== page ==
ARMY reservists in Queensland lost a powerful anti-personnel mine at a weapons range, then spent weeks on a fruitless search of rubbish dumps that is believed to have cost the department $500,000.
News of the incident comes in a week the Defence Force has been rocked by soldiers posting racist messages on Facebook and the Chief of Navy has warned his arm of the service that binge drinking and sexual harassment are unacceptable.
The Defence Force has confirmed that reservists from the Queensland University Regiment had finished an exercise on a range near Ipswich in February when they realised the Claymore mine was missing.
''The security of all weapons and ordnance is taken very seriously,'' a Defence spokesman said last night. ''Defence is investigating the actions and circumstances surrounding the missing piece of ordnance and the possibility that the ordnance was inadvertently disposed of, which cannot be ruled out.''
The spokesman went on to confirm that Defence personnel frantically searched a number of rubbish dumps for the weapon.
''Extensive reconnaissance and searches has included the use of explosive detection dogs with no success. Defence will continue to monitor these facilities,'' the spokesman said.
''The matter remains under investigation by the Australian Defence Force Investigative Service and civilian authorities.''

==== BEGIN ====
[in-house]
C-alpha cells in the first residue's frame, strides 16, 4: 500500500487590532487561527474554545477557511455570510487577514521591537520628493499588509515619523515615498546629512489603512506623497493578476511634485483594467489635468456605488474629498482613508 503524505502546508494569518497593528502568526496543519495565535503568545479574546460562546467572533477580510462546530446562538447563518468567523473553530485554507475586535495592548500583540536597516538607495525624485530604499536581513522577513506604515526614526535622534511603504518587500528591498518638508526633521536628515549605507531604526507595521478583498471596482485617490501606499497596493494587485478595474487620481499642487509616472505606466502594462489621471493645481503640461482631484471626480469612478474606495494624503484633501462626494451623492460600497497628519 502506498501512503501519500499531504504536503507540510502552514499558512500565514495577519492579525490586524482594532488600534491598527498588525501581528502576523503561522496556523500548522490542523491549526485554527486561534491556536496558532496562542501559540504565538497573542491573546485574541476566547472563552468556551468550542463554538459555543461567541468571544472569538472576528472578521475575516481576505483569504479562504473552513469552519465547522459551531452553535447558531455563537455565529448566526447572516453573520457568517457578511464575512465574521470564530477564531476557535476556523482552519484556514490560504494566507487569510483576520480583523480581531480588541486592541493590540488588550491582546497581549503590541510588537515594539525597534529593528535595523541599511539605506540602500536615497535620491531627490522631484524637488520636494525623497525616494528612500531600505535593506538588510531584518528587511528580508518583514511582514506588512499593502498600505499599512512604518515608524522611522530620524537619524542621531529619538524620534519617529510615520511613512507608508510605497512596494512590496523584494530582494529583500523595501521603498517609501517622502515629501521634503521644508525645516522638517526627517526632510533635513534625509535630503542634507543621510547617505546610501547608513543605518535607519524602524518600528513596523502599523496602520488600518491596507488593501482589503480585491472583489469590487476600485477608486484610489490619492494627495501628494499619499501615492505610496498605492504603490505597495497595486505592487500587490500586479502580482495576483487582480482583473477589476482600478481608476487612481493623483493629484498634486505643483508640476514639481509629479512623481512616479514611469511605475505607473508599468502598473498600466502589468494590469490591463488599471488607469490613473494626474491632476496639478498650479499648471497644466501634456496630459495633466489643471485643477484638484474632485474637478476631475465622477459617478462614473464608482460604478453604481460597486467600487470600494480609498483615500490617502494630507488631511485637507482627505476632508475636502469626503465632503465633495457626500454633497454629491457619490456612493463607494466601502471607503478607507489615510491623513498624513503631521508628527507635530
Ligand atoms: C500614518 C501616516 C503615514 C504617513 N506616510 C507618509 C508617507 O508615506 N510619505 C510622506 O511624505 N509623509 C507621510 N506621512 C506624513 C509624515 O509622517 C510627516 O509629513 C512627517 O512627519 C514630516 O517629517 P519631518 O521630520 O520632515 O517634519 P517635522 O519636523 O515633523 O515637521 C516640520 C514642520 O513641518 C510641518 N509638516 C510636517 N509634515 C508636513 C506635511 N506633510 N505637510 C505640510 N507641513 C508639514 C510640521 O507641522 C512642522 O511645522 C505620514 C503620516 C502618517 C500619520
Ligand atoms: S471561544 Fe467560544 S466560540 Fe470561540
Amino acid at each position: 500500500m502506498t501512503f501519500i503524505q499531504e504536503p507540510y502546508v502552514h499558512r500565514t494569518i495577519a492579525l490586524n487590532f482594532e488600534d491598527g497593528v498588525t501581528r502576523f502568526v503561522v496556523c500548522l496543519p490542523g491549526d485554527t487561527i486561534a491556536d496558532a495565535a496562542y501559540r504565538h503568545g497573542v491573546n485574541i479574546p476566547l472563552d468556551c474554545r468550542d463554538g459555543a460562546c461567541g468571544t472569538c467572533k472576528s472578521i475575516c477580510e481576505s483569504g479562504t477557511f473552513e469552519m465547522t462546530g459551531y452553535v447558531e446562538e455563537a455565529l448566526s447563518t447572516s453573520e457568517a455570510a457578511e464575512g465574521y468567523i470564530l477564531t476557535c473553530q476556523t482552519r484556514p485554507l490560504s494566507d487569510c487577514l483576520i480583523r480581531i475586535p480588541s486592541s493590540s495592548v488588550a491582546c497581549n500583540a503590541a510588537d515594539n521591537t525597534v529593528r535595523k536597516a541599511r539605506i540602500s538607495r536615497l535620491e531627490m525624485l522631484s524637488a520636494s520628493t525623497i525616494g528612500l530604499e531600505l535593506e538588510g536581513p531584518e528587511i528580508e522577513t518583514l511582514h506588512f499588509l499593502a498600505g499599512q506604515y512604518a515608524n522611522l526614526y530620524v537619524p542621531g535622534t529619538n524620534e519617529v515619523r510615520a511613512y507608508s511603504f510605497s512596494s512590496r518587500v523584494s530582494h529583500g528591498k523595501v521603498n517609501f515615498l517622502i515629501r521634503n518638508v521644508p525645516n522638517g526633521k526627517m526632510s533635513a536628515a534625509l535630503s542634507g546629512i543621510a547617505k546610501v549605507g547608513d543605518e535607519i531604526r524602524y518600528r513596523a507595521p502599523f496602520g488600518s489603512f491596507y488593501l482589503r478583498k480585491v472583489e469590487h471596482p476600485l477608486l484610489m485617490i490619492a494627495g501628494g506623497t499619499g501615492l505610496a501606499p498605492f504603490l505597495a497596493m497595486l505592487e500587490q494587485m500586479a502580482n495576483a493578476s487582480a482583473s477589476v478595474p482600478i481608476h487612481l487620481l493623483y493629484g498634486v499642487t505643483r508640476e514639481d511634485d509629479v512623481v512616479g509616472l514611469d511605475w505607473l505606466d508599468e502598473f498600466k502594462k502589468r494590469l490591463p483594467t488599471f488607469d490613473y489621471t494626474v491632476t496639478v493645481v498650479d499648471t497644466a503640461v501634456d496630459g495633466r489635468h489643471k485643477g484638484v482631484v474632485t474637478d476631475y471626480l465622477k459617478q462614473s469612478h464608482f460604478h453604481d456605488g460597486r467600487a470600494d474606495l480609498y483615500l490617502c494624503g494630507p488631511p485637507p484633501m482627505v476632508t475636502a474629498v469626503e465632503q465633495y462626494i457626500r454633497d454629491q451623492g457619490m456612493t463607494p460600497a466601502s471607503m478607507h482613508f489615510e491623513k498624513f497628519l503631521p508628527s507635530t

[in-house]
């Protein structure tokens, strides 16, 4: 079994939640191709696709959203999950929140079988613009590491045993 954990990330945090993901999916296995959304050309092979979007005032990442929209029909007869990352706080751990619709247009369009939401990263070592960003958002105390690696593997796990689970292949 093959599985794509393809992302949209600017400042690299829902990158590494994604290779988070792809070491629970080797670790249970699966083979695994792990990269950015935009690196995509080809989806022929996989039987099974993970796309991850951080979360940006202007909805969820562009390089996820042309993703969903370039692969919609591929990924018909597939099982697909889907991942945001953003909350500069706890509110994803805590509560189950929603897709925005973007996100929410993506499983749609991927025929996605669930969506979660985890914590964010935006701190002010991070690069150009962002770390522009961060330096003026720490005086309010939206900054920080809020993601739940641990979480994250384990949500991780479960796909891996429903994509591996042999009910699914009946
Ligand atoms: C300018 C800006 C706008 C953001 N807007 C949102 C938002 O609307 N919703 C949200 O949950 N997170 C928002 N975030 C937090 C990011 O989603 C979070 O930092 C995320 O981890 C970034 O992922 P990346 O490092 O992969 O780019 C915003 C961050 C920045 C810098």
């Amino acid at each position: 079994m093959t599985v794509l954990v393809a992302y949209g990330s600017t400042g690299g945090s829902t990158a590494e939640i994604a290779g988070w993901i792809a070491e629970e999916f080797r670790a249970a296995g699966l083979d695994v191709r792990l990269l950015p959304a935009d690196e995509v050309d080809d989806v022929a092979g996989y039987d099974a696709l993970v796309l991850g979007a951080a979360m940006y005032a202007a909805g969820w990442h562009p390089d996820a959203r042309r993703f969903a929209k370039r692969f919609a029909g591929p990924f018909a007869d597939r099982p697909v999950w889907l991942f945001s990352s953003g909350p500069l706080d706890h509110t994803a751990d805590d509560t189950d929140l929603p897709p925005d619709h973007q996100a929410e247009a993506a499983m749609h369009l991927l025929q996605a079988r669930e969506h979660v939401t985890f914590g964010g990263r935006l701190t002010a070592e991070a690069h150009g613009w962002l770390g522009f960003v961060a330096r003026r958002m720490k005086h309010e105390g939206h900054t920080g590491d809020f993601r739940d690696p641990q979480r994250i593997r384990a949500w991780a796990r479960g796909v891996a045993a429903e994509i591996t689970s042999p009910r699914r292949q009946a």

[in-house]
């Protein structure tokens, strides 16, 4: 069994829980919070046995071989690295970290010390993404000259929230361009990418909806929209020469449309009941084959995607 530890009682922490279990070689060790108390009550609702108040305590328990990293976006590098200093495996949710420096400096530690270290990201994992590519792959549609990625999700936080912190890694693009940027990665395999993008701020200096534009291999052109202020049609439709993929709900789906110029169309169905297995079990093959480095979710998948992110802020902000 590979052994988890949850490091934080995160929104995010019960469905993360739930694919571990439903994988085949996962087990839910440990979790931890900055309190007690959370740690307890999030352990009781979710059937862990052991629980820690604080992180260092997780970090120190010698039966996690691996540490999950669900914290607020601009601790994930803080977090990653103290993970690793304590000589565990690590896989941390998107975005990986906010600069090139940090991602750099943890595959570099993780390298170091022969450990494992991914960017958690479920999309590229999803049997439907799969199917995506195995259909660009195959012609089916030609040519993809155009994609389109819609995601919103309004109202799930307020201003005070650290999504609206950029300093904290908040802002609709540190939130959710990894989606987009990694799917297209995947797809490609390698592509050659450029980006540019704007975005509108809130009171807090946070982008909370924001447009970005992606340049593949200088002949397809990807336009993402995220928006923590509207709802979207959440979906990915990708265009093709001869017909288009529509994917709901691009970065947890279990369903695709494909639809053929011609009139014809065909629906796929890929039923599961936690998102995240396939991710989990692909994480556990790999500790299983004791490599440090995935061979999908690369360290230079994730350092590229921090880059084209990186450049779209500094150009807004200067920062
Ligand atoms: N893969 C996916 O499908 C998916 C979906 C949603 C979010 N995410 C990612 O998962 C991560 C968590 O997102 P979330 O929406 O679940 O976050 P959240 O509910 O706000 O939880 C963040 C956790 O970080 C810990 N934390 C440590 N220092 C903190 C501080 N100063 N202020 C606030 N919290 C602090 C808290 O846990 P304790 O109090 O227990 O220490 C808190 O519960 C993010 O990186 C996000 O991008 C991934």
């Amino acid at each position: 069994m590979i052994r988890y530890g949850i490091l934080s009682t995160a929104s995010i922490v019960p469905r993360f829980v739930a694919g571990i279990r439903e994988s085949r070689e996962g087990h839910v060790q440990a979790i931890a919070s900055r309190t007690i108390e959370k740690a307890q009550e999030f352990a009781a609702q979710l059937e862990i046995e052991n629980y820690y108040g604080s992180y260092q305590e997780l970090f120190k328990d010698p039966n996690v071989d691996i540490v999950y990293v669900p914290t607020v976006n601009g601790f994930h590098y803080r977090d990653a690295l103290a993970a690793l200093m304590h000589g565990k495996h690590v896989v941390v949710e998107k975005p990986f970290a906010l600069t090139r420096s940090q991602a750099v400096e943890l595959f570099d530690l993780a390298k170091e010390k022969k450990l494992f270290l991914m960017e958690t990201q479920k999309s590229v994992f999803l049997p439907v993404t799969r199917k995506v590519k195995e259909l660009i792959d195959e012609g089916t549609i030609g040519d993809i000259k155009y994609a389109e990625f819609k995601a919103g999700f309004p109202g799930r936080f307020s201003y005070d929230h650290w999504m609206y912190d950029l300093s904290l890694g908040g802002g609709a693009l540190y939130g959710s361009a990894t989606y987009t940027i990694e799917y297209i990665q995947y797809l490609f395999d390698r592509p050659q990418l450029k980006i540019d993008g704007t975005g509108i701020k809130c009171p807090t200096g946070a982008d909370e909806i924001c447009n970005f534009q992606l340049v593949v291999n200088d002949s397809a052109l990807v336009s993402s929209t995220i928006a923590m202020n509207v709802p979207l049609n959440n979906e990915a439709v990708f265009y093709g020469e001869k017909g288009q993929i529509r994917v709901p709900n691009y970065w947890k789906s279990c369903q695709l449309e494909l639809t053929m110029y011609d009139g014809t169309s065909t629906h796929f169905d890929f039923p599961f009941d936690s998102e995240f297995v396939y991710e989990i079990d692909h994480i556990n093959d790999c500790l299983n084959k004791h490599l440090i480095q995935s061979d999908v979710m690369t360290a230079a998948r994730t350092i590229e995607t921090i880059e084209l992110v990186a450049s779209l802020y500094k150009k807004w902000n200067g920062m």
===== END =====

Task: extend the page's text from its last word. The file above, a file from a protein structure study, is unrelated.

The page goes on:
Sources told the Herald the search had cost $500,000 and it is still unclear whether the mine was lost or stolen. It is also believed that the mine's trigger is accounted for.
Traditionally referred to as a mine, the Claymore is more accurately described as a piece of ordnance, as it is not triggered by a pressure device.
About the size of a small suitcase, it is triggered with an electrical switch and disperses a deadly spray of ball-bearings out to about 100 metres. It is customarily used to guard against ambushes, and during the Vietnam War, the Vietcong would infiltrate American lines at night and turn them around. When the Americans triggered the Claymores they themselves would be hit by the shrapnel.
When the Herald witnessed a test firing of a Claymore in Afghanistan recently, it shredded a man-sized wooden target.
Last week the Defence Minister was forced to apologise to his Afghan counterpart after an Australian soldier referred to Afghans as ''sand niggaz''.